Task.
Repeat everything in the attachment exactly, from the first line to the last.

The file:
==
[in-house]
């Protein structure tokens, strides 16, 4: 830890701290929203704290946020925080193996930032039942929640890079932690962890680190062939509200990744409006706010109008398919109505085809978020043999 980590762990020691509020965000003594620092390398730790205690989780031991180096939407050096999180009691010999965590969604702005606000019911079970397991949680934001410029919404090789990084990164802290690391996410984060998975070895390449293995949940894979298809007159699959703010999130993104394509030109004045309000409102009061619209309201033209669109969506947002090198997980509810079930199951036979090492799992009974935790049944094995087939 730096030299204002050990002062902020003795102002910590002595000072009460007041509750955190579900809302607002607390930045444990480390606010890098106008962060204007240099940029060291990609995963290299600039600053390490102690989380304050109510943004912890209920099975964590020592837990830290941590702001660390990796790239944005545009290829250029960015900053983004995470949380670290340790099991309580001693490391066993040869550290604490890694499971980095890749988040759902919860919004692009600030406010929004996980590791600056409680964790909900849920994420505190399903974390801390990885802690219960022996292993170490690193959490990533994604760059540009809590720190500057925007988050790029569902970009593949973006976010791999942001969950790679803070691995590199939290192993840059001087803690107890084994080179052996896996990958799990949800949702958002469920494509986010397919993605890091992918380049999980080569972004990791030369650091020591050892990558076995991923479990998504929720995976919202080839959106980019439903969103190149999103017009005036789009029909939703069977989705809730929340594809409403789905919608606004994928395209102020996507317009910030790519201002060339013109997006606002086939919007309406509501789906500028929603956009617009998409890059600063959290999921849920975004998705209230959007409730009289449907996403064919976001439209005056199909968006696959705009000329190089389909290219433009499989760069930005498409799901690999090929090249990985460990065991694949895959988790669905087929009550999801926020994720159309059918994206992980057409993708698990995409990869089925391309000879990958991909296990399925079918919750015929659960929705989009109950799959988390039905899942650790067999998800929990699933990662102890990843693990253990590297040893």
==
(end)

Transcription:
[in-house]
């Protein structure tokens, strides 16, 4: 830890701290929203704290946020925080193996930032039942929640890079932690962890680190062939509200990744409006706010109008398919109505085809978020043999 980590762990020691509020965000003594620092390398730790205690989780031991180096939407050096999180009691010999965590969604702005606000019911079970397991949680934001410029919404090789990084990164802290690391996410984060998975070895390449293995949940894979298809007159699959703010999130993104394509030109004045309000409102009061619209309201033209669109969506947002090198997980509810079930199951036979090492799992009974935790049944094995087939 730096030299204002050990002062902020003795102002910590002595000072009460007041509750955190579900809302607002607390930045444990480390606010890098106008962060204007240099940029060291990609995963290299600039600053390490102690989380304050109510943004912890209920099975964590020592837990830290941590702001660390990796790239944005545009290829250029960015900053983004995470949380670290340790099991309580001693490391066993040869550290604490890694499971980095890749988040759902919860919004692009600030406010929004996980590791600056409680964790909900849920994420505190399903974390801390990885802690219960022996292993170490690193959490990533994604760059540009809590720190500057925007988050790029569902970009593949973006976010791999942001969950790679803070691995590199939290192993840059001087803690107890084994080179052996896996990958799990949800949702958002469920494509986010397919993605890091992918380049999980080569972004990791030369650091020591050892990558076995991923479990998504929720995976919202080839959106980019439903969103190149999103017009005036789009029909939703069977989705809730929340594809409403789905919608606004994928395209102020996507317009910030790519201002060339013109997006606002086939919007309406509501789906500028929603956009617009998409890059600063959290999921849920975004998705209230959007409730009289449907996403064919976001439209005056199909968006696959705009000329190089389909290219433009499989760069930005498409799901690999090929090249990985460990065991694949895959988790669905087929009550999801926020994720159309059918994206992980057409993708698990995409990869089925391309000879990958991909296990399925079918919750015929659960929705989009109950799959988390039905899942650790067999998800929990699933990662102890990843693990253990590297040893």